HBO hires an Intimacy Coordinator for 'The Deuce' and its other shows to prevent abuse of those involved in sex scenes
After having talked about a safe workplace environment, HBO has taken initiative through its show 'The Deuce' to have an Intimacy Director on set. After implying this rule on 'The Deuce', the cable network will be ensuring the presence of a professional to prevent abuse during all sexual scenes on the set of other shows and films as well. HBO will be assigning an intimacy coordinator for all the intimate scenes be it in movies or on a show.
After Rolling Stone published a story about HBO's decision to work with an intimacy coordinator Alicia Rodis, the cable network took to its Twitter account to make the decision public.
As reported in @RollingStone, all @HBO programs with intimate scenes will be staffed by an intimacy coordinator: https://t.co/sdQww5PFrt— HBO PR (@HBOPR) 25 October 2018
Rodis has worked on the sets of not only 'The Deuce' but also 'Crashing' and the 'Deadwood'. She is also training new intimacy coordinators to be of service during the production of the upcoming series 'Euphoria.' This move by HBO came after, 'The Deuce' star Emily Meade who plays the role of a prostitute-turned-porn star Lori, asked the show creators for an "advocate purely for sexual scenes," as she told HBO's Ashley Morton in an interview. Meade began questioning why the stunts coordinators were listed only for small stunts and no one was ever listed to protect those involved in sex scenes.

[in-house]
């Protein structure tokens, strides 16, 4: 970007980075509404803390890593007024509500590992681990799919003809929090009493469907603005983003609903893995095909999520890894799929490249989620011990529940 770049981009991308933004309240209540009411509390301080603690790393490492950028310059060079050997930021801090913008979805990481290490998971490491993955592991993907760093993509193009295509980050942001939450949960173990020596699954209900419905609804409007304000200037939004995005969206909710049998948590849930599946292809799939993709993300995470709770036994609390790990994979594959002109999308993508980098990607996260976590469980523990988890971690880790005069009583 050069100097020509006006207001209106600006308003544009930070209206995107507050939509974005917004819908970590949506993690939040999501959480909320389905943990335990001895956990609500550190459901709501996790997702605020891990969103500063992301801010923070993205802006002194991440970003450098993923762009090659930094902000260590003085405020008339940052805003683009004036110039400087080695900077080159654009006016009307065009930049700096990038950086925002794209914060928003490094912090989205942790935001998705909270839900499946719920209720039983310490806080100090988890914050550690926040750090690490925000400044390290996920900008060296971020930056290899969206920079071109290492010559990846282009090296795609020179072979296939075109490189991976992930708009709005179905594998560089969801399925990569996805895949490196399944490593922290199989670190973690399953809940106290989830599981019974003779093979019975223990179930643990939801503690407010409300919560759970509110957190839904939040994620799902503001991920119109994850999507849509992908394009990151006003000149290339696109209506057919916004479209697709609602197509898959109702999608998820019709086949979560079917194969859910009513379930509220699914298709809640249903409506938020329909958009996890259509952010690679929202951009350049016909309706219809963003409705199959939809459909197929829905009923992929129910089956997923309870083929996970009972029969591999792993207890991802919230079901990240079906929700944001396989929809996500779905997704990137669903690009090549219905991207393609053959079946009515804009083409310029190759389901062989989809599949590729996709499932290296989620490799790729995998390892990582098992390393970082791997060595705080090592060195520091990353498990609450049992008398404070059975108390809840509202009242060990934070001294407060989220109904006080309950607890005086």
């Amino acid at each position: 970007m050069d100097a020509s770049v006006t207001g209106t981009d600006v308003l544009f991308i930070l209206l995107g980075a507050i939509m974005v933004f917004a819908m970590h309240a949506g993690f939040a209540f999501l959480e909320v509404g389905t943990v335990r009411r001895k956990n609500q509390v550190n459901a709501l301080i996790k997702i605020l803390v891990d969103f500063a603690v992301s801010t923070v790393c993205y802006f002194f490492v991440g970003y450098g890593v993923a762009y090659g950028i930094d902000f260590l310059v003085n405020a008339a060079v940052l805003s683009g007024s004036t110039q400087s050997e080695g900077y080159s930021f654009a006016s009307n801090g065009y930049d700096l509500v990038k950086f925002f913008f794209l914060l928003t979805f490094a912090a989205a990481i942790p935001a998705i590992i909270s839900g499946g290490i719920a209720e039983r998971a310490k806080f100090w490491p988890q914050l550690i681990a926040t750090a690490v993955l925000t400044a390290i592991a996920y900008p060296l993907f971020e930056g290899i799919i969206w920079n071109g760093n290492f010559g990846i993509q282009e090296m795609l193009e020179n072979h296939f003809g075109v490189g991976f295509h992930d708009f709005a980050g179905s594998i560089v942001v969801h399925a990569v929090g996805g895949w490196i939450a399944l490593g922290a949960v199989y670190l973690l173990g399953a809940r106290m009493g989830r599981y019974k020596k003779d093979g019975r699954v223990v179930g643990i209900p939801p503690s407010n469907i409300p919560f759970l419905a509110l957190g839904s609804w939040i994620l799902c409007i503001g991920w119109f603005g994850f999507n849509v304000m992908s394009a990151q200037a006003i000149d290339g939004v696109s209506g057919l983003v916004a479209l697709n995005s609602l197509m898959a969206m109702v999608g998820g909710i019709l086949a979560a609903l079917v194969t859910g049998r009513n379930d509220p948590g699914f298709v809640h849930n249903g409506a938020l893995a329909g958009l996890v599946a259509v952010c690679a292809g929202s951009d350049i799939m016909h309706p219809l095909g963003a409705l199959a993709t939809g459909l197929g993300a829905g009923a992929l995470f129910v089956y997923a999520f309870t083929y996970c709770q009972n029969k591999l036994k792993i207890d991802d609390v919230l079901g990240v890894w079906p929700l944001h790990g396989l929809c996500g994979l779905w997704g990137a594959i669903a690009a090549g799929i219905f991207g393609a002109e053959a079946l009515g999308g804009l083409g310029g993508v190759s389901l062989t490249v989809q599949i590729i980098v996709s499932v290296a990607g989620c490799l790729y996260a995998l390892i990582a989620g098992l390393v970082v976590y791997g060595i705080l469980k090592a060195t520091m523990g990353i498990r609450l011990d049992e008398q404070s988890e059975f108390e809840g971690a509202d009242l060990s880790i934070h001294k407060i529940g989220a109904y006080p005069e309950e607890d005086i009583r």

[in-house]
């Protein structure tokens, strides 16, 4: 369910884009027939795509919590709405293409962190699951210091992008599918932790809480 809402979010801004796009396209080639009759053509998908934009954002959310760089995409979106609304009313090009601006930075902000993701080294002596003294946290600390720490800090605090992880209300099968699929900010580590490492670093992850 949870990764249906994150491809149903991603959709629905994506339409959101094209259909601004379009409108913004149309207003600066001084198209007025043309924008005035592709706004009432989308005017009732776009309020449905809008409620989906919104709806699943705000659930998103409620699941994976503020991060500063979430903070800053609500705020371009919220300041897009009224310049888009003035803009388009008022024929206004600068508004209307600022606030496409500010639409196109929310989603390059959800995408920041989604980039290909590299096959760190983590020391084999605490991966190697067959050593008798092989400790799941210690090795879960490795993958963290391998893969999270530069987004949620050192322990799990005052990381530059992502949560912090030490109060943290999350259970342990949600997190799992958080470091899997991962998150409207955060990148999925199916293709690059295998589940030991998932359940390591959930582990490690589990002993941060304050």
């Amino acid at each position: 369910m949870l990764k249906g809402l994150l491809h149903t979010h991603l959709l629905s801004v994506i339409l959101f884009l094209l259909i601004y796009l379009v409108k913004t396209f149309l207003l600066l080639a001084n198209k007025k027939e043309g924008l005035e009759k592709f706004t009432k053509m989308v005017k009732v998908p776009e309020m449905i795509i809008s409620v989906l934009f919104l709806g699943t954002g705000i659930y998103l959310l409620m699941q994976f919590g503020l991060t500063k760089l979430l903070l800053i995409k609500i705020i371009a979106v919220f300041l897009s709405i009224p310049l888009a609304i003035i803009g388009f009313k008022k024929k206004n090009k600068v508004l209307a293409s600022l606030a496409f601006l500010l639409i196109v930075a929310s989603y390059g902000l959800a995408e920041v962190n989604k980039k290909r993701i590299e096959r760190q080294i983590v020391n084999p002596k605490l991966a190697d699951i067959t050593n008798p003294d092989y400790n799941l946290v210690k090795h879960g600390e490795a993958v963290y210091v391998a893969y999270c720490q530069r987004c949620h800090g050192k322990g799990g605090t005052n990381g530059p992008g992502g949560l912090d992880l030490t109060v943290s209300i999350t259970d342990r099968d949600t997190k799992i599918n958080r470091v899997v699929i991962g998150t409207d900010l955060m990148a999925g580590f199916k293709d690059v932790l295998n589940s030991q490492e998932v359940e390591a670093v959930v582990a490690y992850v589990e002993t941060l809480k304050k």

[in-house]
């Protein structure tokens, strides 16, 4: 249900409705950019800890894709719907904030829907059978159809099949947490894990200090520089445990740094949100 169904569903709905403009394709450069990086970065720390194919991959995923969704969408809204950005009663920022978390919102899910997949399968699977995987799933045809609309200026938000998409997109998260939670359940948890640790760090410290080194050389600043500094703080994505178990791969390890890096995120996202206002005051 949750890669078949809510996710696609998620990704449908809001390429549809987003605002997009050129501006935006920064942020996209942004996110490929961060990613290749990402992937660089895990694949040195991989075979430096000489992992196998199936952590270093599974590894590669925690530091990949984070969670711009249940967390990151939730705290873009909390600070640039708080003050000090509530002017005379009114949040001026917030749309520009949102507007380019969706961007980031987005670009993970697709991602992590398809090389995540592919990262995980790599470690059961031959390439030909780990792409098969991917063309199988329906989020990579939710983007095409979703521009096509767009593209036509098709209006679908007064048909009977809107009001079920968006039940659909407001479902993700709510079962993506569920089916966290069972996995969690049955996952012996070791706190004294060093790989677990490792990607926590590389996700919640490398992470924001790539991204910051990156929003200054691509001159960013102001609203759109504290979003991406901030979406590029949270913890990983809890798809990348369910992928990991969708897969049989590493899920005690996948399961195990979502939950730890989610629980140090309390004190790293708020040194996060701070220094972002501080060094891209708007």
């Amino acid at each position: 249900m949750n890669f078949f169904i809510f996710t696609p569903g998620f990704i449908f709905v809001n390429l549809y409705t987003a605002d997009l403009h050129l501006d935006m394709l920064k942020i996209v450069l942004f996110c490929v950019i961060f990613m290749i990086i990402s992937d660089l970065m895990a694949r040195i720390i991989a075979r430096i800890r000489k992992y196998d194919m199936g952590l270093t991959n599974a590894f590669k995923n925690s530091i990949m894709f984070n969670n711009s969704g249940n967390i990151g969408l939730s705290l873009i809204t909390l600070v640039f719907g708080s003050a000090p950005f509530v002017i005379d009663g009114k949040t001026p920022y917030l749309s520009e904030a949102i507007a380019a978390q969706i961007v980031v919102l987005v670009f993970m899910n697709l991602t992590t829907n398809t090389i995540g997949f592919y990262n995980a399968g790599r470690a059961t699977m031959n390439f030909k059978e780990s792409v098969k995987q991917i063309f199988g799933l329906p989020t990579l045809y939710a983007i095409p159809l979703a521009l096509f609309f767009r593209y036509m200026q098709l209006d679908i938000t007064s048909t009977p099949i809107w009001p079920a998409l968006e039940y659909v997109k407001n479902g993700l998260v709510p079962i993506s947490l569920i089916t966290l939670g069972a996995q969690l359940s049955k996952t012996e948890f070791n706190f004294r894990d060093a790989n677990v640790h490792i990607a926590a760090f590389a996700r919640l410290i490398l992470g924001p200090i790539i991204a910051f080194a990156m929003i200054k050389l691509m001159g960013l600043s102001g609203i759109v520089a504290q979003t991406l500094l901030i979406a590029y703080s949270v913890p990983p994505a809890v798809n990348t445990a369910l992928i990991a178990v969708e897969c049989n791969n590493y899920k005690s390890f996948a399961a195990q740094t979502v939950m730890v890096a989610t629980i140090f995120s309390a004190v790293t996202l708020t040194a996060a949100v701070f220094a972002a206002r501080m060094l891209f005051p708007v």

"When it comes to sexuality, which is one of the most vulnerable things for all humans, men, and women, there’s really no system. There’s never been a person required to be there to protect and bring expertise," Meade said.
The network found out about Rodis through her nonprofit Intimacy Directors International, a two-year-old organization that works to put the code of standards for sex scenes in theater and film and protects against sexual abuse on-set. The co-creator of the show, David Simon told Rolling Stone that he will never work without an intimacy coordinator again. "Because the truth is, we knew we were asking a lot of actors and directors and crew in terms of professionalism and to deliver this material bluntly and honestly. But you can ask all you want — at a certain point everybody has to trust everybody," Simon said.
This step was much needed and welcomed in the current light of events and we hope that other networks and show creators acknowledge the importance of this move.